The Devastation in Oklahoma and the Start of the Hurricane Season
June 5, 2013
Over the past couple weeks the Midwest has been devastated by tornadoes and storms. From May 18 to May 20, an estimated 76 tornadoes struck across 10 different states. The damage caused by these storms was both physical and psychological. These tornadoes caused the death of 24 people and approximately $2-5 billion in insured losses, coming in as the second worst ever in terms of monetary damage behind only the tornadoes that occurred in late April of 2011. The replacement value of some 13,000 properties damaged by one EF-5 tornado that struck Moore, Oklahoma came in at more than $2 billion.
Although these numbers are certainly staggering, the effects of the storms resonate in more ways than just financial. As we move our way into the official beginning of the hurricane season, the peace of mind of many is compromised as they look at the damage done by natural disasters in Oklahoma and wonder what’s next.
This week, May 26th-June 1, is National Hurricane Preparedness Week and if the severity of the natural disasters ravaging the Midwest are any indication of the type of storms the Northeast may see, it’s time to seriously analyze your hurricane and flood protection. The hurricane season begins June 1st and unfortunately for the Atlantic coast, experts at the National Oceanographic and Atmospheric Administration estimate a 70% chance of 13 to 20 named storms throughout the season. A named storm is anything classified above wind speeds of 39 mph. Of these 13 to 20 named storms, 7 to 11 are predicted to be hurricanes (wind speeds of 74 mph and above) including 3 to 6 major hurricanes (winds of 111 mph and above).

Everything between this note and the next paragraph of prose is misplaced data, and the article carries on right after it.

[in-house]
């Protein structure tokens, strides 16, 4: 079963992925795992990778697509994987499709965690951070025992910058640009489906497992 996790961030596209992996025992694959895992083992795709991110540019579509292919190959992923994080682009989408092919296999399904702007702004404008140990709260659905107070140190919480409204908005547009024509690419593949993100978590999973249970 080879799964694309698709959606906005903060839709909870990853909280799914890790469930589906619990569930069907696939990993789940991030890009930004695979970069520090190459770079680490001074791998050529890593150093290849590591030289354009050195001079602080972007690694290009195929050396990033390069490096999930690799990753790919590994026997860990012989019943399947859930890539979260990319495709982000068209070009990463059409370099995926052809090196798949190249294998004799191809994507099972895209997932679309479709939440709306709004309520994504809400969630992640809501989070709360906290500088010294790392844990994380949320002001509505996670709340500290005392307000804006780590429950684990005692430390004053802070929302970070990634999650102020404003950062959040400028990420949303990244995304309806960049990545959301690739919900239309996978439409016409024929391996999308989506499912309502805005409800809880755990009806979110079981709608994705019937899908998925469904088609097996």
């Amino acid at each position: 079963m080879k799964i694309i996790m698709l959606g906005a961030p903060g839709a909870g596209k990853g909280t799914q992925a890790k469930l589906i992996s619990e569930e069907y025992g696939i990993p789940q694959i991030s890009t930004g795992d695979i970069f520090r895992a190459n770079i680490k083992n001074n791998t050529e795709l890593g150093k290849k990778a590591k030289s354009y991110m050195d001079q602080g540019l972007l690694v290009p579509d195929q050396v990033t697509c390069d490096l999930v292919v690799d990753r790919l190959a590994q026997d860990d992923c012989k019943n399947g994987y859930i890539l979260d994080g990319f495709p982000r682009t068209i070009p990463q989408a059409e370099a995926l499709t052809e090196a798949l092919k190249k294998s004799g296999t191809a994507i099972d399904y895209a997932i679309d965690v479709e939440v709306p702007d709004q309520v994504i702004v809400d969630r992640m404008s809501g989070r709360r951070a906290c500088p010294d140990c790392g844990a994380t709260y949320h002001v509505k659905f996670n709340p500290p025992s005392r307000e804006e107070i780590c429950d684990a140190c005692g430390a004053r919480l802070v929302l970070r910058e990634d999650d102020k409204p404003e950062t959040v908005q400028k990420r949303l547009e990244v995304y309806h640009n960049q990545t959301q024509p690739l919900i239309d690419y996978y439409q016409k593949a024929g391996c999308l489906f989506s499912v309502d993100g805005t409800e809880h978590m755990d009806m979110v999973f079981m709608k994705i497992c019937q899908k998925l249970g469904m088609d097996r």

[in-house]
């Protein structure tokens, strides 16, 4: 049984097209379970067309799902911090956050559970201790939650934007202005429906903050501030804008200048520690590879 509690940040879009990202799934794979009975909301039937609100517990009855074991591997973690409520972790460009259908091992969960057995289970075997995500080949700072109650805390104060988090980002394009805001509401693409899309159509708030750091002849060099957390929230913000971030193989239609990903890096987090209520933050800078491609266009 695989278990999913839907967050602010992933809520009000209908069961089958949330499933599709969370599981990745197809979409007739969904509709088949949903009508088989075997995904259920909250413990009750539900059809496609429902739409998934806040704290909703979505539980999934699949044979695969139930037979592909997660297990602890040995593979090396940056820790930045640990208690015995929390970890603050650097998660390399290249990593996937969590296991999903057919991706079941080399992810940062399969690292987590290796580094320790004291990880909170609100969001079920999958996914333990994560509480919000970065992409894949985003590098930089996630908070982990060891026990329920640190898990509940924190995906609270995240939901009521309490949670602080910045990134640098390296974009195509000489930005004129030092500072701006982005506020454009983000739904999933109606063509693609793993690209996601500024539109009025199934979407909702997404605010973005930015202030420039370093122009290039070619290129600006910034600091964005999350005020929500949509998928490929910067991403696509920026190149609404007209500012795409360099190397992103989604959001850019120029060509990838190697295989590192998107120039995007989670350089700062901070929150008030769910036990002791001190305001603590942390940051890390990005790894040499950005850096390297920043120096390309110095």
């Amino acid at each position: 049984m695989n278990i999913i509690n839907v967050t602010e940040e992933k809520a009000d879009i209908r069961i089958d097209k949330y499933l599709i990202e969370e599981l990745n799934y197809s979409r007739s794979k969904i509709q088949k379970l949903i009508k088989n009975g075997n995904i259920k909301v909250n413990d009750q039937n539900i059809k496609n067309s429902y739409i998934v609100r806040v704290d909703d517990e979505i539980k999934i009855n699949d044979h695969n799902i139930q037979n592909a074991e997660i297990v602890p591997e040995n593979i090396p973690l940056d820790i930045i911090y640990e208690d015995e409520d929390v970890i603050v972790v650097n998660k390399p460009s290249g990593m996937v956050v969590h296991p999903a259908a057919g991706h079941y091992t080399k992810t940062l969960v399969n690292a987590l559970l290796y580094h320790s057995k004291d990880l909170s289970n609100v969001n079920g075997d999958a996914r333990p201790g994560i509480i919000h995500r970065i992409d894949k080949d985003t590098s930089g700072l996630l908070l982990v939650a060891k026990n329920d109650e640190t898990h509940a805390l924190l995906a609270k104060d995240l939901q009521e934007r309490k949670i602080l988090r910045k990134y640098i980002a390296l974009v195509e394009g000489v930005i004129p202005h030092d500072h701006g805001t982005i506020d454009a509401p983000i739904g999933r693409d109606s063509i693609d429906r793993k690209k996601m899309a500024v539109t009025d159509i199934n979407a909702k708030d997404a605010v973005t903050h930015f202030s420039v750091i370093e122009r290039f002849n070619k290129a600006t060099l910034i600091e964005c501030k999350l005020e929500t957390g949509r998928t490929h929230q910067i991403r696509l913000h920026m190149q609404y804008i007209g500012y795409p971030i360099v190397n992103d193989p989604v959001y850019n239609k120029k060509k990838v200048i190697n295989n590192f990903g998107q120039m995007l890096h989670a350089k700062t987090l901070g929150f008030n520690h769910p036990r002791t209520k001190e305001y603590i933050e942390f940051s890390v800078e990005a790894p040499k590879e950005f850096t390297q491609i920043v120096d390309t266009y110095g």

To put this in perspective, the seasonal average is 12 named storms, 6 hurricanes and 3 major hurricanes and this season we expect a bare minimum of 13 named storms, 7 hurricanes and 3 major hurricanes. The season, which spans over the next 6 months and reaches a peak in mid-August to late October, certainly seems as if it may be one of the more active to date.
The dangers to life and property that are inherent with hurricanes include storm surges, heavy rainfall, flooding, high winds and rip currents. Storm surges, the abnormal rise of sea water, are among the more hazardous consequences of a hurricane and often lead to damaging floods that can ruin property.
There are a few important steps to take that can alleviate potential damages done by hurricanes and other severe storms. An emergency plan and disaster kit are the first things recommended by FEMA. A sample emergency plan can be downloaded straight from the FEMA website here and the suggested components of this disaster kit can also be found on the FEMA website here.
As we jump into the official beginning of what is predicted to be a rigorous and stressful hurricane season be sure to stay safe and if you are unsure about any of your coverage, feel free to call either of our offices in Bourne or Falmouth at 800.800.8990.